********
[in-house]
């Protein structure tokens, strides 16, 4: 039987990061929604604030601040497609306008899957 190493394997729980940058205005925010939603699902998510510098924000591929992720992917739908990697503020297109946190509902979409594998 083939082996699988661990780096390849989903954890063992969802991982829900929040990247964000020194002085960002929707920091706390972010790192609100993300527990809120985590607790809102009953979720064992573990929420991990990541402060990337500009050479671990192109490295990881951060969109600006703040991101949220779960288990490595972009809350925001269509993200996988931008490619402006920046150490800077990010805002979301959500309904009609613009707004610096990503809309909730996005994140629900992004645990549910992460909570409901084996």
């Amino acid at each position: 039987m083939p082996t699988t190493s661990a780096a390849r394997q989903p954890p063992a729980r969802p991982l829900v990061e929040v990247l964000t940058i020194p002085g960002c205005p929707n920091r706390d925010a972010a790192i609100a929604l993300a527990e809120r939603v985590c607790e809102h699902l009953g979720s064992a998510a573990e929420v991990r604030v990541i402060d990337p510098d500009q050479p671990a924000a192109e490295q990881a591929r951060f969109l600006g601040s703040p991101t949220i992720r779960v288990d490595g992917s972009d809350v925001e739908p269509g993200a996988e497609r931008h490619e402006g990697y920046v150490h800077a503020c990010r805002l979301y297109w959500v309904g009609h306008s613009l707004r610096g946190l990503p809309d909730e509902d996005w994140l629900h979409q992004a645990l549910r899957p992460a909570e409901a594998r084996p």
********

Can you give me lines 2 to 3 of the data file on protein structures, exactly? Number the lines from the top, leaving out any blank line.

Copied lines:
């Protein structure tokens, strides 16, 4: 039987990061929604604030601040497609306008899957 190493394997729980940058205005925010939603699902998510510098924000591929992720992917739908990697503020297109946190509902979409594998 083939082996699988661990780096390849989903954890063992969802991982829900929040990247964000020194002085960002929707920091706390972010790192609100993300527990809120985590607790809102009953979720064992573990929420991990990541402060990337500009050479671990192109490295990881951060969109600006703040991101949220779960288990490595972009809350925001269509993200996988931008490619402006920046150490800077990010805002979301959500309904009609613009707004610096990503809309909730996005994140629900992004645990549910992460909570409901084996």
């Amino acid at each position: 039987m083939p082996t699988t190493s661990a780096a390849r394997q989903p954890p063992a729980r969802p991982l829900v990061e929040v990247l964000t940058i020194p002085g960002c205005p929707n920091r706390d925010a972010a790192i609100a929604l993300a527990e809120r939603v985590c607790e809102h699902l009953g979720s064992a998510a573990e929420v991990r604030v990541i402060d990337p510098d500009q050479p671990a924000a192109e490295q990881a591929r951060f969109l600006g601040s703040p991101t949220i992720r779960v288990d490595g992917s972009d809350v925001e739908p269509g993200a996988e497609r931008h490619e402006g990697y920046v150490h800077a503020c990010r805002l979301y297109w959500v309904g009609h306008s613009l707004r610096g946190l990503p809309d909730e509902d996005w994140l629900h979409q992004a645990l549910r899957p992460a909570e409901a594998r084996p």